Press release | Sept. 6, 2019

Strict safeguards crucial for new Central African Forests Initiative partnership that could threaten the Congo’s peatland

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Global Witness calls on the Central African Forests Initiative[1] (CAFI) and its members to ensure strict conditions and safeguards in its new U$65 million partnership agreed this week with the government of the Republic of Congo.

In April 2019, the government of the Republic of Congo authorized drilling in the Ngoki oil block by issuing an environmental conformity certificate to the operators[2]. 64% of this oil block is in peatland – an environment which, if damaged, is well known to be a major source of greenhouse gas emissions[3].

By authorizing oil exploration or any type of peatland exploitation, we believe that the government of the Republic of Congo is already undertaking actions which could undermine CAFI's objectives[4] and call into question its commitment to support REDD+[5] and to the Paris Agreement[6] to fight climate change. 

Global Witness is concerned that current provisions in the Letter of Intent[7] are not sufficient and could legitimise mining and oil exploration in the peatland. We therefore urge CAFI to strengthen the guarantees and conditions agreed between the two parties to ensure the effective protection of the forest and the peatlands in the Republic of Congo.

The Congo Basin forests are the second biggest rainforest in the world and are home to the recently discovered second largest tropical wetland spanning both the Republic of the Congo and the Democratic Republic of Congo. The peatland is estimated to contain 30 billion tons of carbon – the equivalent of nearly 3 years of global emissions according to CAFI itself. The Congo’s peatland is facing immediate risks of deforestation and land use change, which constitute significant threats to these forests and the global climate[8].

Global Witness has repeatedly exposed evidence of apparently corrupt practices and money laundering involving the Congolese President Sassou-Nguesso’s family and inner political circle[9]. These revelations are symptomatic of serious governance issues in the Republic of the Congo.

In this context, CAFI should ensure strict conditions and effective safeguards to protect the peatland before disbursing any funding to the Republic of Congo. These conditions should include the immediate cancellation of all oil blocks in or around the peatland, and a ban on all current and future industrial activity (logging, agribusiness, mining, oil) and infrastructure projects in or around the Congo Basin peatland.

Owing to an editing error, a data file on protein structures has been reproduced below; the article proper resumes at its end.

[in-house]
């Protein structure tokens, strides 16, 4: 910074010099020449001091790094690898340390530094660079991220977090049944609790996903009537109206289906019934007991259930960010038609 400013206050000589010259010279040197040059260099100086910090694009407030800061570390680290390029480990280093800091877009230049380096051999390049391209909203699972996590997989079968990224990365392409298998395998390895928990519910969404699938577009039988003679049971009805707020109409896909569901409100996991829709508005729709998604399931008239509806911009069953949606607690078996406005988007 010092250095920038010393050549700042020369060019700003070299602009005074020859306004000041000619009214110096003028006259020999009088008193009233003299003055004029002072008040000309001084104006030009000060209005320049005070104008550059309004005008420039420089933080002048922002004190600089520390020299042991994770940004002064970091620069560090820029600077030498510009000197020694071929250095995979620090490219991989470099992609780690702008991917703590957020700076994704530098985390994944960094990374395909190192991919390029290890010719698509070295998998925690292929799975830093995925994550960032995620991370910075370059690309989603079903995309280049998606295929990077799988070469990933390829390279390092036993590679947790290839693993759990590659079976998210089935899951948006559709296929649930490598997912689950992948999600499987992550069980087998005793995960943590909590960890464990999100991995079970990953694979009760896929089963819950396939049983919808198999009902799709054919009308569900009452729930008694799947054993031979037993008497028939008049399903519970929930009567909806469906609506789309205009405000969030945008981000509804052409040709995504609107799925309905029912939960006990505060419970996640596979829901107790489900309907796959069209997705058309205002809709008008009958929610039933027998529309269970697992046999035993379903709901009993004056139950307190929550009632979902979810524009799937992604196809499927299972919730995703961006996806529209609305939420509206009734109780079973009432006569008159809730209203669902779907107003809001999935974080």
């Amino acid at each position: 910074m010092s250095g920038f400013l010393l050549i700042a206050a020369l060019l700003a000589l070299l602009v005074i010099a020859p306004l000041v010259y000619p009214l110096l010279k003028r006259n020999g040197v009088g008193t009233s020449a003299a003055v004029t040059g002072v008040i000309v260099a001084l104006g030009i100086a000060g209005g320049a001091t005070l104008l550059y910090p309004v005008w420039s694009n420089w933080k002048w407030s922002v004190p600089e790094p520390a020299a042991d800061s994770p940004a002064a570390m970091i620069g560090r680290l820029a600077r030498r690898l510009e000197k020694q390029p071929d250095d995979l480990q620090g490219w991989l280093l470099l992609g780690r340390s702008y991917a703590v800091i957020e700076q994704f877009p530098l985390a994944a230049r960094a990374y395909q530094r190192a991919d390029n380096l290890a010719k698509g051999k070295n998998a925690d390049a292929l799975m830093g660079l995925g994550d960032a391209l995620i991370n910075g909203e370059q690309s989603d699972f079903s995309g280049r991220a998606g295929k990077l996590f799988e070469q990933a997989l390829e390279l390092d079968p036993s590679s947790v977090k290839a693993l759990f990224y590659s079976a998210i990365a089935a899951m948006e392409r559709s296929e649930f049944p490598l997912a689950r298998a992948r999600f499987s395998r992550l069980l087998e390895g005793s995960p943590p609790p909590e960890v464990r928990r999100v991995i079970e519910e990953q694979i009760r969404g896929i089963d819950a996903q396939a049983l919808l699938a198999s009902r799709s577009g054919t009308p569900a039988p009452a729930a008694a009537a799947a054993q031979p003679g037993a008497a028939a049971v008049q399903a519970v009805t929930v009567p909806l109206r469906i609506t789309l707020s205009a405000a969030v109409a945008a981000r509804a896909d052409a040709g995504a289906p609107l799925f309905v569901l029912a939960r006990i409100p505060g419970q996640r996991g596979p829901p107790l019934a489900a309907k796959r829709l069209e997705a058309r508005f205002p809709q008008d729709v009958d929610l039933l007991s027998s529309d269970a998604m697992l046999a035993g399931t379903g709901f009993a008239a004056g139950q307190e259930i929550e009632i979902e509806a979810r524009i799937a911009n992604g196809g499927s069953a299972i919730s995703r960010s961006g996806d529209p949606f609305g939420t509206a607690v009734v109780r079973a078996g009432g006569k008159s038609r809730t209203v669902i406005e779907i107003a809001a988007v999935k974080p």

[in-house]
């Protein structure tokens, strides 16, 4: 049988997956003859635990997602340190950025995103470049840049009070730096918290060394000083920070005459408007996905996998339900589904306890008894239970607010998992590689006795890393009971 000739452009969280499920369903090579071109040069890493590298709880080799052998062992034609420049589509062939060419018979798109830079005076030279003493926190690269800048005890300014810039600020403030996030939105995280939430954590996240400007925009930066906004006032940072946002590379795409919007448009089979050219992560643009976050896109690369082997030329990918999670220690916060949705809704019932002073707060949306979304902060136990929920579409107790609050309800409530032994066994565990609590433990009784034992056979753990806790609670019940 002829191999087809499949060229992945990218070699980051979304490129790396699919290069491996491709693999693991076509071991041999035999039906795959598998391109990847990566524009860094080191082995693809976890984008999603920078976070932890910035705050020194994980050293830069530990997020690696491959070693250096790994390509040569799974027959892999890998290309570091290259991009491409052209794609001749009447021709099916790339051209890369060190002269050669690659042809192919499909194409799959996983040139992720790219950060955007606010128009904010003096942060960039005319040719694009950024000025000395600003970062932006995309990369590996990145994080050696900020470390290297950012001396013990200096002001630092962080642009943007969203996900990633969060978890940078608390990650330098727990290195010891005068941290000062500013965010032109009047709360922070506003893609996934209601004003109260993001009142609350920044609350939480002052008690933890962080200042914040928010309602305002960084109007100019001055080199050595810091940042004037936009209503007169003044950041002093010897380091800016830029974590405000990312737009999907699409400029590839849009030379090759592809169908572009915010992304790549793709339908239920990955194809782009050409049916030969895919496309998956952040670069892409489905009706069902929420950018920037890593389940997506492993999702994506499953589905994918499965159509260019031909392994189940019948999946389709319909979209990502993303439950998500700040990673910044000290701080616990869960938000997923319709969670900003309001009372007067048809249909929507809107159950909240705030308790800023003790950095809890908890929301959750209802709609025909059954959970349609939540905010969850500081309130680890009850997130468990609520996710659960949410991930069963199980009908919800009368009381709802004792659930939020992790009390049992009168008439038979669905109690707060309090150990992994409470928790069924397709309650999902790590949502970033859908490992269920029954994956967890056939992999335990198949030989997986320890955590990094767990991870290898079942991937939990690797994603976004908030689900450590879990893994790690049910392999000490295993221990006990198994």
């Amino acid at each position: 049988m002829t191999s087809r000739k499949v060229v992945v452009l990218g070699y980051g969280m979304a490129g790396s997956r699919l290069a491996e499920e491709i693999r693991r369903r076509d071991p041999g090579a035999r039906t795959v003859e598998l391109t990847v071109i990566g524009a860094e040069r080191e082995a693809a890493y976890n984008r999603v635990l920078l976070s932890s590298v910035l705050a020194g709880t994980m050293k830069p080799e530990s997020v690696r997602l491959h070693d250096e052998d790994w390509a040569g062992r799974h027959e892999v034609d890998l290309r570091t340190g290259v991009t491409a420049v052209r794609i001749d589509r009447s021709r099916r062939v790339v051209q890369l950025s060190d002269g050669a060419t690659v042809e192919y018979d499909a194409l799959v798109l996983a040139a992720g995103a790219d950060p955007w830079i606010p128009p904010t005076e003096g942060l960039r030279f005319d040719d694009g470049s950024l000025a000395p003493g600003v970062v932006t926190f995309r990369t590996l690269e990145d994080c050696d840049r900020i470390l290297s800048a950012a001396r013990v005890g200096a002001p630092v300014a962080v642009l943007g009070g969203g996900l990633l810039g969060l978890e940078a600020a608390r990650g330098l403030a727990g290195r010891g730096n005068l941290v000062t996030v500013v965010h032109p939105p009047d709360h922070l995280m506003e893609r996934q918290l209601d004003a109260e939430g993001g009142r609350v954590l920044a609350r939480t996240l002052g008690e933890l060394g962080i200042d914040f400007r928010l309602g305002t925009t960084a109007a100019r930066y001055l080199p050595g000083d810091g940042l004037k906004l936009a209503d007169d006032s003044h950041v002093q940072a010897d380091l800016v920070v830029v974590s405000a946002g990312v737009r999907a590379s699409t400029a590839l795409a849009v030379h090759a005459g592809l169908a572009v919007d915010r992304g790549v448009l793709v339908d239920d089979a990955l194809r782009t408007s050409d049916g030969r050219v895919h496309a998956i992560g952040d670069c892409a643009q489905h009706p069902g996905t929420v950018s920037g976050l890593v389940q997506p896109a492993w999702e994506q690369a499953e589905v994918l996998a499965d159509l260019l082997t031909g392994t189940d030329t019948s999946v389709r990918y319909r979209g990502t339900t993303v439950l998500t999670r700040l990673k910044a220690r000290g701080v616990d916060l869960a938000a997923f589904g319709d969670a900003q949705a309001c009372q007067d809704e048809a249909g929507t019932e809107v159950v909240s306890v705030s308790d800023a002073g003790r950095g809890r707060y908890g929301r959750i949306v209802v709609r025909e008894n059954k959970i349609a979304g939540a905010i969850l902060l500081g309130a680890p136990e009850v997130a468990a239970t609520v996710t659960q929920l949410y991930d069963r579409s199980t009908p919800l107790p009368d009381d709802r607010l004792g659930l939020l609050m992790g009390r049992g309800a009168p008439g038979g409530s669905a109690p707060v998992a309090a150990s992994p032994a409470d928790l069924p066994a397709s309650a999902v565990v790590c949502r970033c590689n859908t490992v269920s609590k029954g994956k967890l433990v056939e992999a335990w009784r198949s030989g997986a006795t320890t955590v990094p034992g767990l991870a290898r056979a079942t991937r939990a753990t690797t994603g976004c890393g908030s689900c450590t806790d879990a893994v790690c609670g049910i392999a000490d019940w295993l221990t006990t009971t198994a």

CAFI must also seek the guarantee from the Congolese government of high-level political commitment to the rule of law, transparency and participation of civil society in the protection of the country’s forests.

CAFI should ensure it learns from its experience in the neighbouring Democratic Republic of Congo, where plans to back an expansion of industrial logging were subject to controversy[10]. The body must ensure that its programmes are in no way associated with the expansion of industrial activity in the Congo Basin rainforest and do not undermine global efforts to combat climate change.

[1] The Central African Forest Initiative (CAFI) was formally launched on 29 September 2015 at the margins of the United Nations General Assembly in New York. It is an initiative of the Norwegian Ministry for Climate and Forests, in collaboration with other donors, including France, Germany, the European Union, South Korea, the Netherlands and the United Kingdom, who committed to protect the Central African forest through financing and supporting the REDD+ process.

REDD+ main goal is to reduce forest emissions and enhance carbon stocks in forests.

In a joint declaration CAFI members  committed ‘to recognise and preserve the value of forests in the region to mitigating climate change, reducing poverty, and contributing to sustainable development’. Partner countries, including the Republic of Congo, specifically committed to a ‘transformational change to reduce emissions from deforestation and forest degradation’


[3] (p. 335)



[6] REDD+ main goal is to reduce forest emissions and enhance carbon stocks in forests.  More here.

[7] The Republic of Congo committed to 48% conditional emission reduction compared to the trend scenario by 2025 and to 55% by 2035.

[8] LoI between CAFI and Republic of Congo p.27, Annex 1, ‘Milestone 6.2 Exploration and development activities are carried out in accordance with the principles defined in Milestone 3.1, in particular, with the provisions for compensation for impacts on biodiversity and carbon. Guidance documents and standards regarding the modalities for planning, exploration and development of mining and hydrocarbon activities with low impact on forests and peatlands are defined within the consultation framework, adopted and implemented. These standards will define the planning, exploration and exploitation modalities for mining and hydrocarbon activities when they take place in forest or peatlands areas to reduce their direct and indirect impacts on those areas. They will be ranked in the following order: (i) avoid impacts; (ii) minimize impacts; (iii) mitigate impacts; and, (iv) compensate impacts.’






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